Soil pollution occurs when substances such as chemicals, solid wastes or large amounts of metals are present when they shouldn't be. Contaminants are generally classified as organic, meaning they are carbon based, or inorganic, meaning they are not carbon based. Organic pollutants include petroleum, polynuclear aromatic hydrocarbons or polychlorinated biphenyls, and inorganic pollutants include nitrates, phosphates and heavy metals such as cadmium, chromium and lead. Some pollutants may occur naturally while others are the result of human influence.
Spills and Leaks
Soil is often polluted because of spills or leaks. Substances such as gasoline, diesel and chemicals used in manufacturing processes are often transferred from one location to another. The shipping containers, the storage facilities on both ends and the equpment used to transfer the materials are all possible sources of leaks and spills. If any one of them fails or becomes damaged, the surrounding ground and water supplies may get polluted.
Farming often involves the use of a variety of insecticides, herbicides and fertilizers. Each one of these chemicals, in excessive concentrations, can pollute the soil even years after application. Fertilizers contain nitrogen. In high concentrations, nitrogen can actually alter the pH of the soil, thus affecting the organisms that can grow there. Herbicides and insecticides can also concentrate in the soil and get absorbed by the roots of crops. Their presence in food has sometimes been linked to cancers and other disorders in humans who consume them.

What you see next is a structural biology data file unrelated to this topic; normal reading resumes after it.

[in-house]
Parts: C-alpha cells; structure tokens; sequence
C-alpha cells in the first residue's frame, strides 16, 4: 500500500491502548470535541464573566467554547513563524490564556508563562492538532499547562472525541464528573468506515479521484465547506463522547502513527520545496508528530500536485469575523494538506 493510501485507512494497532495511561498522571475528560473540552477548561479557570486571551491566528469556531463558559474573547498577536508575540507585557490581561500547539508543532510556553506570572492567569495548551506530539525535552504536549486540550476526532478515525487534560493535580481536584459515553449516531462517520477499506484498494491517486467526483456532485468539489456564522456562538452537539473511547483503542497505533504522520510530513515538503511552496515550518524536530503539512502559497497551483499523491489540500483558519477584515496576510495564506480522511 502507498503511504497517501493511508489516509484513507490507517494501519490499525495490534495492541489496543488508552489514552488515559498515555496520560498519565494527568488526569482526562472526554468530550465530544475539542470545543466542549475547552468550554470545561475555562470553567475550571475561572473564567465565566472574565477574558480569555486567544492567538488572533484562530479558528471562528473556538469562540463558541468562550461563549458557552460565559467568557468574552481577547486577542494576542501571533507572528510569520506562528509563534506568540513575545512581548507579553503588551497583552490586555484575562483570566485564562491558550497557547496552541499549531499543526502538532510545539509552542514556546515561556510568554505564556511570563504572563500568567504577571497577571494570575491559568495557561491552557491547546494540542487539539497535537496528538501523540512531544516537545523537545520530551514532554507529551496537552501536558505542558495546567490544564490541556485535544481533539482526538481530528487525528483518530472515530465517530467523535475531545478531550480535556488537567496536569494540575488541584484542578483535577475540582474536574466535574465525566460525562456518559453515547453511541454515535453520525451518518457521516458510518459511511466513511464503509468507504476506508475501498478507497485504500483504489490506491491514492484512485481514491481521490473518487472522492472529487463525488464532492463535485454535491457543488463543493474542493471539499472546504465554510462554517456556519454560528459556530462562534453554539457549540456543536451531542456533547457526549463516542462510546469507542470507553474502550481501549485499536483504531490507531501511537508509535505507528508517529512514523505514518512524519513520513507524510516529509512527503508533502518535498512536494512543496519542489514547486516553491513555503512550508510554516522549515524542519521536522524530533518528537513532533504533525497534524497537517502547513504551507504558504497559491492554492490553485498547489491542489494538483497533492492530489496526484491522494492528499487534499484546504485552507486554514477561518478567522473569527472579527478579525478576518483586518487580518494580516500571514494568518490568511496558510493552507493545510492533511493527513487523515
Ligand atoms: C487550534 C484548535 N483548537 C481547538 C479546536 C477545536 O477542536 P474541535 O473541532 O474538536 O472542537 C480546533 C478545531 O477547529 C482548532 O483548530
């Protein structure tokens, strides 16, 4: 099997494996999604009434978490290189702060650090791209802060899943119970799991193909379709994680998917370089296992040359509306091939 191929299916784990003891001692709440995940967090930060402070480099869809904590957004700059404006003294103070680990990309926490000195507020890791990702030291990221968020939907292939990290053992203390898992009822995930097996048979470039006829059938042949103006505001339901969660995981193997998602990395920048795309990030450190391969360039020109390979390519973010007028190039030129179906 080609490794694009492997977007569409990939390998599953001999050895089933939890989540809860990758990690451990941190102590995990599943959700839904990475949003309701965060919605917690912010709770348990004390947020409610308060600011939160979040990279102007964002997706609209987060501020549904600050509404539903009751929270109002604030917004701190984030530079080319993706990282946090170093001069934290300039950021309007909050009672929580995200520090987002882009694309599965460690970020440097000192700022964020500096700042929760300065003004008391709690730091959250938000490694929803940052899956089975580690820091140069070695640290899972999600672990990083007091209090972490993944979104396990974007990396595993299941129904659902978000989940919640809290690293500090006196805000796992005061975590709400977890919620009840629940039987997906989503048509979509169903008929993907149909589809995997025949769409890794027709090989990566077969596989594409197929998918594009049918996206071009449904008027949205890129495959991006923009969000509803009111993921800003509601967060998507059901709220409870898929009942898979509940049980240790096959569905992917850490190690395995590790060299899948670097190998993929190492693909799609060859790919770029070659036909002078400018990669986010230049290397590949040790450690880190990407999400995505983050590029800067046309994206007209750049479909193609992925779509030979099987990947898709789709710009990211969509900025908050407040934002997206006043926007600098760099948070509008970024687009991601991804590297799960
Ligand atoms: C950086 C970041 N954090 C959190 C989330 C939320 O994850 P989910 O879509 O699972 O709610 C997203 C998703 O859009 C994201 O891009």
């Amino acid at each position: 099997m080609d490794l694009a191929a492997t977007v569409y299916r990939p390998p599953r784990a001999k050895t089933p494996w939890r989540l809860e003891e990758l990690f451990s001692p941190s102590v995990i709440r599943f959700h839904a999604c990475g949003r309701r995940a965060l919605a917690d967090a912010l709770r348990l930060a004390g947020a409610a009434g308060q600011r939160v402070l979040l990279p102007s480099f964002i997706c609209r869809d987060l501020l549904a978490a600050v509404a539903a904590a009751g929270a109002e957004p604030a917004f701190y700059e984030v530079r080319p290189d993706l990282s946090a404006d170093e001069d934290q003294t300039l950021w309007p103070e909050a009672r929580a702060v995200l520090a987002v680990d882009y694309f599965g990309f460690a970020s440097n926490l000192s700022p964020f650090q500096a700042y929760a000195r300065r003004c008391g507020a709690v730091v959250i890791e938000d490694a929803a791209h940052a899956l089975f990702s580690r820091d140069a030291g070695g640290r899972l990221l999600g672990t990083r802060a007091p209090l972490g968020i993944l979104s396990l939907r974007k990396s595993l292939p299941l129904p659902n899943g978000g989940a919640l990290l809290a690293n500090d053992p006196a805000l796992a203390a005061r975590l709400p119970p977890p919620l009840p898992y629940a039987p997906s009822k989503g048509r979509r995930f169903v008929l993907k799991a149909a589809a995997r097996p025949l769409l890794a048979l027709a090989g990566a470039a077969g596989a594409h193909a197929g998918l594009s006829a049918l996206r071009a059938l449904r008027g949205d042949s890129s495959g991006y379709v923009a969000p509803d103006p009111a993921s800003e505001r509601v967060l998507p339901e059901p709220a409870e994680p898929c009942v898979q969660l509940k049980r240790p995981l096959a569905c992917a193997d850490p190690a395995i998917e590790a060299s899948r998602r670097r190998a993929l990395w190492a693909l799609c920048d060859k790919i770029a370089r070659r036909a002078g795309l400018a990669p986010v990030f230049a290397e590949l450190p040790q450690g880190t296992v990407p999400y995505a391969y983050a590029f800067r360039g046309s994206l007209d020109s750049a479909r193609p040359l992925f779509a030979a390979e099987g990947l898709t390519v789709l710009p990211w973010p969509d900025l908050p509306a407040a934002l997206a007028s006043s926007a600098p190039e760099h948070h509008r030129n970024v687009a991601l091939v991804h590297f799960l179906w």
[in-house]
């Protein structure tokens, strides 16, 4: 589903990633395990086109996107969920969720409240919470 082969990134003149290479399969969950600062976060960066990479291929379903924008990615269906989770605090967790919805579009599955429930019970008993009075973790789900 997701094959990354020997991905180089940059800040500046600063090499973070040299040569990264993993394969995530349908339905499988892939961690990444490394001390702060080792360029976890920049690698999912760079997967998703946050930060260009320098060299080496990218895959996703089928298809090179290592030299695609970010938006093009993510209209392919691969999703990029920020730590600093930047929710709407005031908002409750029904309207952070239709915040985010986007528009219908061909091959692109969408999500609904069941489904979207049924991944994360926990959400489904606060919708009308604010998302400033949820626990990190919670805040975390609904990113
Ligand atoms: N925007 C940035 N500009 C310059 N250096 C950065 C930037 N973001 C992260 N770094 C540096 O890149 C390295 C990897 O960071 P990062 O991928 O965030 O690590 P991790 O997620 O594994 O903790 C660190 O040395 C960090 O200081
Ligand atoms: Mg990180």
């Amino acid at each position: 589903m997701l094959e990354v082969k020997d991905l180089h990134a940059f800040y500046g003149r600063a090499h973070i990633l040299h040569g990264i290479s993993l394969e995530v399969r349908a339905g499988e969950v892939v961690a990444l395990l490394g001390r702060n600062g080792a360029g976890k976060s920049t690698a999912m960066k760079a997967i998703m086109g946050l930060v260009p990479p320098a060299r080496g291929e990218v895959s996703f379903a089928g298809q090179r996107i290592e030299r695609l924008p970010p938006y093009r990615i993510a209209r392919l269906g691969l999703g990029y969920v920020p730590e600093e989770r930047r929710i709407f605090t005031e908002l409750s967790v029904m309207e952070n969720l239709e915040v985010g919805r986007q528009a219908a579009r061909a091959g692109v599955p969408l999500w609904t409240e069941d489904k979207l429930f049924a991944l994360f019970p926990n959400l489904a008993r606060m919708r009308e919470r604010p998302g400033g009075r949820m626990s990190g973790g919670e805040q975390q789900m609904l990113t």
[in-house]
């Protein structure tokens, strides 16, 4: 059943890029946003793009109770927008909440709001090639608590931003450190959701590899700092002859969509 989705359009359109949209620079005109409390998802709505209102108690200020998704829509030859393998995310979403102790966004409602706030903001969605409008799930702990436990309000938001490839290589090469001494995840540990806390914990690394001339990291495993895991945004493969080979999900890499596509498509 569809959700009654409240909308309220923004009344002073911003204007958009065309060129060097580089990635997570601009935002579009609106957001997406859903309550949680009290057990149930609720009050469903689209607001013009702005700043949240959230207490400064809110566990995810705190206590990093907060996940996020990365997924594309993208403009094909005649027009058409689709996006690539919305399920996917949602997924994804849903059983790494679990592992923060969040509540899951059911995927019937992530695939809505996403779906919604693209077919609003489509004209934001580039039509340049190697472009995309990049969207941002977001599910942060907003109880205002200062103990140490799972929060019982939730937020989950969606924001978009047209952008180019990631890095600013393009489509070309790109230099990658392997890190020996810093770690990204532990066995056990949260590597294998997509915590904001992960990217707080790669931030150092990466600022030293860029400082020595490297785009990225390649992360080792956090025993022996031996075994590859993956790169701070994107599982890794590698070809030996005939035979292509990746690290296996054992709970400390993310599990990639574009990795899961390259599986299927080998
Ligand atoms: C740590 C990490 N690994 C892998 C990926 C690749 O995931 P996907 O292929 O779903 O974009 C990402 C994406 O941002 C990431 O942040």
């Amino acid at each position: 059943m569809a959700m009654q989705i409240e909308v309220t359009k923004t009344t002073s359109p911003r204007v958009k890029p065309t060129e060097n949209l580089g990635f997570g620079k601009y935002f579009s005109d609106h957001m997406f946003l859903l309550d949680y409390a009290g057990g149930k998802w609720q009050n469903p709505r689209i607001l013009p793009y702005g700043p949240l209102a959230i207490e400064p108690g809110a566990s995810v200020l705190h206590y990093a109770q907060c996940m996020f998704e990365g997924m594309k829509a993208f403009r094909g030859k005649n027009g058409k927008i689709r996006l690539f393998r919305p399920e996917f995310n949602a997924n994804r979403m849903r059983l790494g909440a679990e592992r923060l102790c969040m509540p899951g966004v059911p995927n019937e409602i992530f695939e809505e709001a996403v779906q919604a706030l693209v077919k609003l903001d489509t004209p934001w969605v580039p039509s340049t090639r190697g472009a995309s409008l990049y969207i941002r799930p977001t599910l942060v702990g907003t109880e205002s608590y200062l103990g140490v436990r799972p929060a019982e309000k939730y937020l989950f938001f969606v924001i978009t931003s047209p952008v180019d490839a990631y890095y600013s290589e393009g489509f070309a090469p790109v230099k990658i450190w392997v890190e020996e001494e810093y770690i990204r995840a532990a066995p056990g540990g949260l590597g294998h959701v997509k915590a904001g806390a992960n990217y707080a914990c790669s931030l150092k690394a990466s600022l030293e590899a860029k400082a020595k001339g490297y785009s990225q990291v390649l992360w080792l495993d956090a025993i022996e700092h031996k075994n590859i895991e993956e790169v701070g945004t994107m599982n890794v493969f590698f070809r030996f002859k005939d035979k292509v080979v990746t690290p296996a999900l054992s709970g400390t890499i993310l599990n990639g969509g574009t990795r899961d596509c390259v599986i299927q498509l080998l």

Mining and Manufacturing
Some manufacturing processes produce toxic wastes that must be disposed of. Storage of such wastes can prove harmful to the environment if not done properly. Detergents, which are often used in manufacturing as well, cause soil pollution if large amounts escape into the environment. Mining of certain substances can also be detrimental to the environment. Materials left behind when the mining is done can leach into the soil and eventually pollute the water table as a result.
Household Waste and Transportation
Humans generate tons of solid waste every year. A large part of that waste is stored in landfills where toxic substances from the breakdown of trash can leach into the area around them. Air pollution from cars, trucks and other forms of transportation can also settle in the soil from the atmosphere. The soil around filling stations where gasoline is stored in huge tanks underground often has high concentrations of volatile hydrocarbons because of leaks.